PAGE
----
A nifty novelty that we especially liked was the way table sugar was packaged. Although we did sometimes encounter portion sugar in packets or “sachets” as in the West, in most instances the sugar was packaged in tubes that we referred to as “sugar sticks.” After returning home and searching on the Web for “sugar tubes” and the like, I found that these are actually called “sugar sticks”! Although most of the illustrations I saw online were rather loosely packed, relatively wide rectangular packages, most of those we collected as souvenirs were narrow tubes so tightly packed that the result was a pencil-like cylinder. Since returning home we have encountered these sticks elsewhere and really like them. Not only are they attractive, but they have the advantage that if you want to use only half a teaspoon of sugar, it is easy to pinch the stick in the middle and dispense just half of it.
Another novelty that we became quite fond of was the ubiquitous “running man” EXIT signs. I have learned that this design was created in 1982 by Yukio Ota, a professor in the Design Department of Tama Art University and member of the Japanese national delegation to ISO/TC 145, the International Standards Organization technical committee on graphical symbols. The design has been accepted as part of the ISO 7001 standard for “Graphical symbols for use on public information signs” (1990). In addition to the intelligent design of the signs themselves, what struck us was the sensible placement of the signs. In hotel corridors, they were generally placed low on the walls or even embedded in the floors—a logical location since the area near the floor is more likely to remain visible when the hall is filled with smoke.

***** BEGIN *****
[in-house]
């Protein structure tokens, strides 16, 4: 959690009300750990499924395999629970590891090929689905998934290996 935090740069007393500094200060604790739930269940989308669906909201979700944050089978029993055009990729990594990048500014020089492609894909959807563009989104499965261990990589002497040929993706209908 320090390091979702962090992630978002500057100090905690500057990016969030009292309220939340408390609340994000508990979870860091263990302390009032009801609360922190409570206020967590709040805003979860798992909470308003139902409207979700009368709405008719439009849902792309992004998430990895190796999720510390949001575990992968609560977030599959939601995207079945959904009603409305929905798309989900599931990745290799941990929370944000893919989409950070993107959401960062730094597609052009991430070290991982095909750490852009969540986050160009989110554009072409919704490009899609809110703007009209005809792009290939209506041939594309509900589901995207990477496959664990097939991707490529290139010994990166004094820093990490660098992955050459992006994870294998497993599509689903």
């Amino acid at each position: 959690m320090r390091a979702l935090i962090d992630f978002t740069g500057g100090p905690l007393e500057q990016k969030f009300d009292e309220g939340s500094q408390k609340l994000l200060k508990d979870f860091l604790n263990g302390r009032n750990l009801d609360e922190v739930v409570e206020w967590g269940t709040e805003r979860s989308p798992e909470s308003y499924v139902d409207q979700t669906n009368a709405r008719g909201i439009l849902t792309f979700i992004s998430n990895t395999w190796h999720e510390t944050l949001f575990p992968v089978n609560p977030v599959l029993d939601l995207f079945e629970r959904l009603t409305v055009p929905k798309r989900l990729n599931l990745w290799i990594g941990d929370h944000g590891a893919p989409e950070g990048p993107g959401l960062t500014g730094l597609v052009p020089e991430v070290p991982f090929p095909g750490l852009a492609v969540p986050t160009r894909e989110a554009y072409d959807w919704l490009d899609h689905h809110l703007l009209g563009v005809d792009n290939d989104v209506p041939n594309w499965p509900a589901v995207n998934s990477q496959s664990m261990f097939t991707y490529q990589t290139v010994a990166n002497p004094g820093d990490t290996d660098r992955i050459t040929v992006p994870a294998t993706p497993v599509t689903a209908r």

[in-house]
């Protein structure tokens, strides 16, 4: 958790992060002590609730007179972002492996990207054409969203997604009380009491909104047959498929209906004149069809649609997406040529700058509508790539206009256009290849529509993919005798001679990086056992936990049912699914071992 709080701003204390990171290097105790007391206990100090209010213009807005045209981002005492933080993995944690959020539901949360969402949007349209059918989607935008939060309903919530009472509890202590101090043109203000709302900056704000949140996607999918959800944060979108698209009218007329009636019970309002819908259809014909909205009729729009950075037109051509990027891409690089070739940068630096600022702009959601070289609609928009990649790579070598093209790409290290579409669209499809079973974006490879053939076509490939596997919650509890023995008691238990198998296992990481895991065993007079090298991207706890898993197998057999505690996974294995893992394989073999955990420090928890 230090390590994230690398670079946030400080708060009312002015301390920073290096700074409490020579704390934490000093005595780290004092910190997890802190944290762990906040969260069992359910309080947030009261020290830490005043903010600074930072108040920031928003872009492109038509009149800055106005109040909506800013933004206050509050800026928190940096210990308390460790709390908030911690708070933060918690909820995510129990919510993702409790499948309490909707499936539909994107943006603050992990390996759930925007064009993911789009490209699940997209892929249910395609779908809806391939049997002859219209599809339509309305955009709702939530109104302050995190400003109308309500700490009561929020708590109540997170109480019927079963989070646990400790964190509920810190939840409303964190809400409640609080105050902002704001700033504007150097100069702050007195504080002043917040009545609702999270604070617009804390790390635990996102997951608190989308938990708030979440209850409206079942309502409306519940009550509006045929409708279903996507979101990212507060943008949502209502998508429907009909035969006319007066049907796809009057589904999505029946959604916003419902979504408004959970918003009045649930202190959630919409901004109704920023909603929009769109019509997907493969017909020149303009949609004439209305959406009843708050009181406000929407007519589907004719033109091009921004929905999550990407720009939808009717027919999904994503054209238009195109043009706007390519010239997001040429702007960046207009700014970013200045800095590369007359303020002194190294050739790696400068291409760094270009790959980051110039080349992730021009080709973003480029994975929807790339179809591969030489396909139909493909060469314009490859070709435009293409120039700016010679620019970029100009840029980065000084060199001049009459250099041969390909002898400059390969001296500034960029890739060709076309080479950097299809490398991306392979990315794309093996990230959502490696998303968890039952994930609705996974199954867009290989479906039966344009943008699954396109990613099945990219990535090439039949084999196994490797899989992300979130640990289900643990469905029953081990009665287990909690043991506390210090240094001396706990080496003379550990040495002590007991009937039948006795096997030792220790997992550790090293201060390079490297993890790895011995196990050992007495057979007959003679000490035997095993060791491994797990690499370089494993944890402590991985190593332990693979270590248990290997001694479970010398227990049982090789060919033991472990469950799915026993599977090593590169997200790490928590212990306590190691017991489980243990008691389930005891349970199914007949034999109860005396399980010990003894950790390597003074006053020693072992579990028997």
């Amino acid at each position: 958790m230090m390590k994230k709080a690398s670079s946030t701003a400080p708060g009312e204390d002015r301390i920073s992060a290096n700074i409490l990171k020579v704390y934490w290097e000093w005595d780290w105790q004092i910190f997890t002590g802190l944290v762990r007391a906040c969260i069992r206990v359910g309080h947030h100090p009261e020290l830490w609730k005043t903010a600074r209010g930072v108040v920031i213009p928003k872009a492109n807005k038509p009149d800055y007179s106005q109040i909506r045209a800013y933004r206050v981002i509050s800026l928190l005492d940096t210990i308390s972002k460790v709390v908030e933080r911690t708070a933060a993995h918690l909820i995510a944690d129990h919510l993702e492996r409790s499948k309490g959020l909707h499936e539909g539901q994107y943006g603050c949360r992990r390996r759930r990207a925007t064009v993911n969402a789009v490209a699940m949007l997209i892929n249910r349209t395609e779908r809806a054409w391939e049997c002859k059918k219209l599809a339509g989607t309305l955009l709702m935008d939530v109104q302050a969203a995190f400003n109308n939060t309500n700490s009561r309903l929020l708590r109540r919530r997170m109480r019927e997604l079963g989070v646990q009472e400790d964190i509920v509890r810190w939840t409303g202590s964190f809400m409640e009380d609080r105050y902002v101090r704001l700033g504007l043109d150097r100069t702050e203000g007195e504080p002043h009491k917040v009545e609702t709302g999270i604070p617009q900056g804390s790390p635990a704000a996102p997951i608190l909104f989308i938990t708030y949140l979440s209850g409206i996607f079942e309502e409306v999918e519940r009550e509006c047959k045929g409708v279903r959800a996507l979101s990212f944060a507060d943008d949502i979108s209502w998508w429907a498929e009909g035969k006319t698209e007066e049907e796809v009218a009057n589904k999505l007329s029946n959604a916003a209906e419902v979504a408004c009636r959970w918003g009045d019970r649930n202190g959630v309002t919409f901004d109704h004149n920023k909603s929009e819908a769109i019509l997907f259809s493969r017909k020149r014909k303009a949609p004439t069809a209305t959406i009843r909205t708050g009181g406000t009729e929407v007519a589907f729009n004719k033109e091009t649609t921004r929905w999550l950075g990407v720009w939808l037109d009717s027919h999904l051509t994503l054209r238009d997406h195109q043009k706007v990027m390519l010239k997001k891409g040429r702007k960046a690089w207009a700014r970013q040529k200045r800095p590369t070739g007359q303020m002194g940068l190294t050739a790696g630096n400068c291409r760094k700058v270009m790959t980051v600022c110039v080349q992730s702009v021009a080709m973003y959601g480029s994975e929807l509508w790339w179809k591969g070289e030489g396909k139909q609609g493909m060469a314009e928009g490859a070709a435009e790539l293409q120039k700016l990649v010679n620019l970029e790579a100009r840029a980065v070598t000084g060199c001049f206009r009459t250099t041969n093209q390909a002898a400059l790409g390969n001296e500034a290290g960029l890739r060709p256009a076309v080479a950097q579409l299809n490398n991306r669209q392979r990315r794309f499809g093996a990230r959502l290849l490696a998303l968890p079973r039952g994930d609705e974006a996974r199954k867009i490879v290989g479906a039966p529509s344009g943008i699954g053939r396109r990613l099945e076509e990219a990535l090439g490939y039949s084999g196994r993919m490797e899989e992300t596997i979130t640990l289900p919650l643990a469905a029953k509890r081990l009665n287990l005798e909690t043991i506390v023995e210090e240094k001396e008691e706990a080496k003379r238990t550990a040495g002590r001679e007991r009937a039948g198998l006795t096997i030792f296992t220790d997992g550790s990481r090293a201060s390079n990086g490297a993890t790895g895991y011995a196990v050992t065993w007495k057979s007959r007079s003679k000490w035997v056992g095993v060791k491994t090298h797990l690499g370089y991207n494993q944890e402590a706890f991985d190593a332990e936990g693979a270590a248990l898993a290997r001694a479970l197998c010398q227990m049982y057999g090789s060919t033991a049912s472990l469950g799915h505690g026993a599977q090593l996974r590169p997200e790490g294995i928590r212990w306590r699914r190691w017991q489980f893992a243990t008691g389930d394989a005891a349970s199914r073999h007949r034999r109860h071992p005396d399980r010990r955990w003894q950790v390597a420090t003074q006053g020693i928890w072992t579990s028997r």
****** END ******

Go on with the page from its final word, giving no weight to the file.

One of the things I liked that was neither modern nor really anything that could be translated to the United States was the ceramic roof tiles. Because (unlike the terra cotta tiles used in the U.S. Southwest and other parts of the world) many of them are glazed with a grey, metallic-looking glaze, I actually thought they were metal till I did some research after returning home. Although they are no doubt expensive to use and to replace, they do last a long time (undoubtedly longer than asphalt shingles). Those used on homes are fairly plain, but temples and other public buildings have very ornate end caps, ridge caps, and corner embellishments, as can be seen in this photo of Nishi Hongwanji in Kyoto. In this photo Barney is standing by a display of worn-out tiles and their replacement, illustrating the process required to repair the roof. This photo shows the effect of the tiles on a large roof.